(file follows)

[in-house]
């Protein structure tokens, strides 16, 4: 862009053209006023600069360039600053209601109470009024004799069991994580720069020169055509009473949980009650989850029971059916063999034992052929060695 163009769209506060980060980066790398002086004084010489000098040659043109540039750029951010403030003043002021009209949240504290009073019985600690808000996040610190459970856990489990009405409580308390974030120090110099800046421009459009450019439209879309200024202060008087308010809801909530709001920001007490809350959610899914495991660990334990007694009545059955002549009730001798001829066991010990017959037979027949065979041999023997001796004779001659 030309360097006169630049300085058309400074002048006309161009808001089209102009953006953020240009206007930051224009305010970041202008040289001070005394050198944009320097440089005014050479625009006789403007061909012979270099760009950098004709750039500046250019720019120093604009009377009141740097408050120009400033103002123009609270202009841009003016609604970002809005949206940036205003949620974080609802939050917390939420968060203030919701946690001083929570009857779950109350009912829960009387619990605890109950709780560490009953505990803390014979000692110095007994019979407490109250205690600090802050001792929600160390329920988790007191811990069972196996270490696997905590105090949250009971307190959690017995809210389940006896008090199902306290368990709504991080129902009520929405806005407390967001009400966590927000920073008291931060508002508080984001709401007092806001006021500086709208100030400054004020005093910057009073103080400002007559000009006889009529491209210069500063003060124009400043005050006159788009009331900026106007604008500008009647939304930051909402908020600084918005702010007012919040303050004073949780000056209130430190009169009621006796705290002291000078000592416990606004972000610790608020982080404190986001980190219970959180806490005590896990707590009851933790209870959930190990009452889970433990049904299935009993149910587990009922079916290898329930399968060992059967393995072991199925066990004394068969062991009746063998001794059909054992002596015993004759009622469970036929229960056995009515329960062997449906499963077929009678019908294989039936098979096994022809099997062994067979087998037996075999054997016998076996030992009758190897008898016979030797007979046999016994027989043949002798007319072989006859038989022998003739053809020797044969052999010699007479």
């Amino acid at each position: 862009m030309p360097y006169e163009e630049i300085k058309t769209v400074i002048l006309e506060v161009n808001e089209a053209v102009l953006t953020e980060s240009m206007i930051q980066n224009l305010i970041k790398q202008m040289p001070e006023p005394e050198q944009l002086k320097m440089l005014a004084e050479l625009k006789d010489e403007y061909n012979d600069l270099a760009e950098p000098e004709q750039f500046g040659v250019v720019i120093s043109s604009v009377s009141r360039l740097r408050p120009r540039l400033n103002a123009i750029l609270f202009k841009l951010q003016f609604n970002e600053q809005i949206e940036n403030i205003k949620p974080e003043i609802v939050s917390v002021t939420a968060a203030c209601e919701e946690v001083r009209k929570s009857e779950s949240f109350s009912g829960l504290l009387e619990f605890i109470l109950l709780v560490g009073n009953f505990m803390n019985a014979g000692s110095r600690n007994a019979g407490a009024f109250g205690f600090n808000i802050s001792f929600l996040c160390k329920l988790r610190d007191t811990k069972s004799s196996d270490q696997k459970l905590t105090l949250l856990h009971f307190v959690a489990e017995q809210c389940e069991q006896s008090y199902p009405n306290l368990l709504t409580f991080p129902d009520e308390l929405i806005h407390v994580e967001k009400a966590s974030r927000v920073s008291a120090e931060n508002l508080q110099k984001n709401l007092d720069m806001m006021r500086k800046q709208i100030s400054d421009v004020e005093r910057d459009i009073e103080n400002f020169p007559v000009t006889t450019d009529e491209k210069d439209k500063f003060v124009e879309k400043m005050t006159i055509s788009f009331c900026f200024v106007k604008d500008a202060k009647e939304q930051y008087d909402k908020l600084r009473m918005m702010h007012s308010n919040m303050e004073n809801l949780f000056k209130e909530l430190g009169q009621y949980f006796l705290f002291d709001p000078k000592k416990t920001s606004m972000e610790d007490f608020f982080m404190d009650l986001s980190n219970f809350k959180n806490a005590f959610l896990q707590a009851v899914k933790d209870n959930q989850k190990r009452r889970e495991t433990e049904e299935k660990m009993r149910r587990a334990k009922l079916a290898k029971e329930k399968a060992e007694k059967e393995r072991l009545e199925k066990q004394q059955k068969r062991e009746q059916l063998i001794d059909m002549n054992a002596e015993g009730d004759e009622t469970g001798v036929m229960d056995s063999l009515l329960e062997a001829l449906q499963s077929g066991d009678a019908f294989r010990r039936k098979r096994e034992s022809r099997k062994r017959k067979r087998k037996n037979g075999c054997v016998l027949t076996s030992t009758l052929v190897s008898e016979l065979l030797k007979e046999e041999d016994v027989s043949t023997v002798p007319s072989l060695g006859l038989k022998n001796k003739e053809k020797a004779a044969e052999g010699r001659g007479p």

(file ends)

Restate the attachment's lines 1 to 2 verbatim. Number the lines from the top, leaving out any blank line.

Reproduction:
[in-house]
């Protein structure tokens, strides 16, 4: 862009053209006023600069360039600053209601109470009024004799069991994580720069020169055509009473949980009650989850029971059916063999034992052929060695 163009769209506060980060980066790398002086004084010489000098040659043109540039750029951010403030003043002021009209949240504290009073019985600690808000996040610190459970856990489990009405409580308390974030120090110099800046421009459009450019439209879309200024202060008087308010809801909530709001920001007490809350959610899914495991660990334990007694009545059955002549009730001798001829066991010990017959037979027949065979041999023997001796004779001659 030309360097006169630049300085058309400074002048006309161009808001089209102009953006953020240009206007930051224009305010970041202008040289001070005394050198944009320097440089005014050479625009006789403007061909012979270099760009950098004709750039500046250019720019120093604009009377009141740097408050120009400033103002123009609270202009841009003016609604970002809005949206940036205003949620974080609802939050917390939420968060203030919701946690001083929570009857779950109350009912829960009387619990605890109950709780560490009953505990803390014979000692110095007994019979407490109250205690600090802050001792929600160390329920988790007191811990069972196996270490696997905590105090949250009971307190959690017995809210389940006896008090199902306290368990709504991080129902009520929405806005407390967001009400966590927000920073008291931060508002508080984001709401007092806001006021500086709208100030400054004020005093910057009073103080400002007559000009006889009529491209210069500063003060124009400043005050006159788009009331900026106007604008500008009647939304930051909402908020600084918005702010007012919040303050004073949780000056209130430190009169009621006796705290002291000078000592416990606004972000610790608020982080404190986001980190219970959180806490005590896990707590009851933790209870959930190990009452889970433990049904299935009993149910587990009922079916290898329930399968060992059967393995072991199925066990004394068969062991009746063998001794059909054992002596015993004759009622469970036929229960056995009515329960062997449906499963077929009678019908294989039936098979096994022809099997062994067979087998037996075999054997016998076996030992009758190897008898016979030797007979046999016994027989043949002798007319072989006859038989022998003739053809020797044969052999010699007479």